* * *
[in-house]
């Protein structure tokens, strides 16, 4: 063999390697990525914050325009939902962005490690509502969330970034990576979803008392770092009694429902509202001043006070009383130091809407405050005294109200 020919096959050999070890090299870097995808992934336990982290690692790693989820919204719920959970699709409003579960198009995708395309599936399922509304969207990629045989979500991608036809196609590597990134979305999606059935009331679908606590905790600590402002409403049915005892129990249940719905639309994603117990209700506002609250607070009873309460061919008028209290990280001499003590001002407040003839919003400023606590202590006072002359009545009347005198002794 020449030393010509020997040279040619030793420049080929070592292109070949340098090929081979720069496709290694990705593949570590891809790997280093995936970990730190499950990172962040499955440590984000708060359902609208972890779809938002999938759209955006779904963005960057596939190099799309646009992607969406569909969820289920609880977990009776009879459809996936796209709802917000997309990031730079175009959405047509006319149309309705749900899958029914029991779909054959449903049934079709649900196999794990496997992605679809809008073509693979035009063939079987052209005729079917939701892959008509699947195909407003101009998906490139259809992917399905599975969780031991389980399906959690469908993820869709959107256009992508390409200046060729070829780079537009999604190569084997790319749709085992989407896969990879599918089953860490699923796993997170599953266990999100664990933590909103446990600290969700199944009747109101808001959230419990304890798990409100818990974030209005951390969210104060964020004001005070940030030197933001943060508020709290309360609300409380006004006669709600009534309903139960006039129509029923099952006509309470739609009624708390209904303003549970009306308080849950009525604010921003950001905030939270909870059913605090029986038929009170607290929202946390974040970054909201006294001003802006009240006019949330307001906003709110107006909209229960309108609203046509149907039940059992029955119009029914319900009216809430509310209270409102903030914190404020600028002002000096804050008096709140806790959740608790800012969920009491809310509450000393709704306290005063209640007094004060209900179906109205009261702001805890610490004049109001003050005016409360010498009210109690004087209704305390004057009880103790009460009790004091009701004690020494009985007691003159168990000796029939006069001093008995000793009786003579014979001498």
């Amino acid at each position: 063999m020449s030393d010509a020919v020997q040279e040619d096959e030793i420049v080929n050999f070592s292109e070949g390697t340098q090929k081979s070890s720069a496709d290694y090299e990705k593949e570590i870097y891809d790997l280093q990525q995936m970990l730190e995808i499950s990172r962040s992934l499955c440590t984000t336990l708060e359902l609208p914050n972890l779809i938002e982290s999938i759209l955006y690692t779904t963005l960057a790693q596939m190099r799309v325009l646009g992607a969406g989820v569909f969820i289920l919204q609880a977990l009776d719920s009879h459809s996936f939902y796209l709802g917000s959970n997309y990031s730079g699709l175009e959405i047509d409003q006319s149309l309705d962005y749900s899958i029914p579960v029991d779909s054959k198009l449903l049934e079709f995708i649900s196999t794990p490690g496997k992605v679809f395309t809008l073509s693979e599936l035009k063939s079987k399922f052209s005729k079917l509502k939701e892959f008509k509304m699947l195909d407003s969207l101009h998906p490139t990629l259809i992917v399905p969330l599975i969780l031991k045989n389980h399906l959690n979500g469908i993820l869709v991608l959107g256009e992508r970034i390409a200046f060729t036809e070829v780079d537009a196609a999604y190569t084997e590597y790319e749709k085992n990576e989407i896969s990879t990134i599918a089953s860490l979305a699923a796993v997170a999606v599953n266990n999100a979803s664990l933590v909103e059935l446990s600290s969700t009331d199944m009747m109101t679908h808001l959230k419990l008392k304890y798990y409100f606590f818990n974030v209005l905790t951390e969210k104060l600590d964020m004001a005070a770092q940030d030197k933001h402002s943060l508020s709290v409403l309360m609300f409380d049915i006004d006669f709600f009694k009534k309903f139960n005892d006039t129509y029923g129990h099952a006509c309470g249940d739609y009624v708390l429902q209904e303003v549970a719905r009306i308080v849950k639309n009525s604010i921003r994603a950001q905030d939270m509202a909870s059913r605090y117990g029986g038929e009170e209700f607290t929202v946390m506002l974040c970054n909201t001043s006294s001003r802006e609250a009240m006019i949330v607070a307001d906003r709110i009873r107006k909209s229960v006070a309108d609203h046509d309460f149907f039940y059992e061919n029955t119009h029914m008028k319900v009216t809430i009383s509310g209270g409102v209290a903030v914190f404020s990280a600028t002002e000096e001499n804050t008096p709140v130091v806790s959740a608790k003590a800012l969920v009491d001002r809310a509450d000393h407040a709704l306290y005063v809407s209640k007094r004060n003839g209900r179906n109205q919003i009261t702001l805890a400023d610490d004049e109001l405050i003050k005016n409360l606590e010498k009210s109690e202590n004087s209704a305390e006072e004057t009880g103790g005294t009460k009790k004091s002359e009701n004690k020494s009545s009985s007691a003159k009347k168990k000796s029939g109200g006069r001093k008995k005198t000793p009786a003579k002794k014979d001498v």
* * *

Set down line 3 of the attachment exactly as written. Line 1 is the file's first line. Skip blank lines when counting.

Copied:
């Amino acid at each position: 063999m020449s030393d010509a020919v020997q040279e040619d096959e030793i420049v080929n050999f070592s292109e070949g390697t340098q090929k081979s070890s720069a496709d290694y090299e990705k593949e570590i870097y891809d790997l280093q990525q995936m970990l730190e995808i499950s990172r962040s992934l499955c440590t984000t336990l708060e359902l609208p914050n972890l779809i938002e982290s999938i759209l955006y690692t779904t963005l960057a790693q596939m190099r799309v325009l646009g992607a969406g989820v569909f969820i289920l919204q609880a977990l009776d719920s009879h459809s996936f939902y796209l709802g917000s959970n997309y990031s730079g699709l175009e959405i047509d409003q006319s149309l309705d962005y749900s899958i029914p579960v029991d779909s054959k198009l449903l049934e079709f995708i649900s196999t794990p490690g496997k992605v679809f395309t809008l073509s693979e599936l035009k063939s079987k399922f052209s005729k079917l509502k939701e892959f008509k509304m699947l195909d407003s969207l101009h998906p490139t990629l259809i992917v399905p969330l599975i969780l031991k045989n389980h399906l959690n979500g469908i993820l869709v991608l959107g256009e992508r970034i390409a200046f060729t036809e070829v780079d537009a196609a999604y190569t084997e590597y790319e749709k085992n990576e989407i896969s990879t990134i599918a089953s860490l979305a699923a796993v997170a999606v599953n266990n999100a979803s664990l933590v909103e059935l446990s600290s969700t009331d199944m009747m109101t679908h808001l959230k419990l008392k304890y798990y409100f606590f818990n974030v209005l905790t951390e969210k104060l600590d964020m004001a005070a770092q940030d030197k933001h402002s943060l508020s709290v409403l309360m609300f409380d049915i006004d006669f709600f009694k009534k309903f139960n005892d006039t129509y029923g129990h099952a006509c309470g249940d739609y009624v708390l429902q209904e303003v549970a719905r009306i308080v849950k639309n009525s604010i921003r994603a950001q905030d939270m509202a909870s059913r605090y117990g029986g038929e009170e209700f607290t929202v946390m506002l974040c970054n909201t001043s006294s001003r802006e609250a009240m006019i949330v607070a307001d906003r709110i009873r107006k909209s229960v006070a309108d609203h046509d309460f149907f039940y059992e061919n029955t119009h029914m008028k319900v009216t809430i009383s509310g209270g409102v209290a903030v914190f404020s990280a600028t002002e000096e001499n804050t008096p709140v130091v806790s959740a608790k003590a800012l969920v009491d001002r809310a509450d000393h407040a709704l306290y005063v809407s209640k007094r004060n003839g209900r179906n109205q919003i009261t702001l805890a400023d610490d004049e109001l405050i003050k005016n409360l606590e010498k009210s109690e202590n004087s209704a305390e006072e004057t009880g103790g005294t009460k009790k004091s002359e009701n004690k020494s009545s009985s007691a003159k009347k168990k000796s029939g109200g006069r001093k008995k005198t000793p009786a003579k002794k014979d001498v």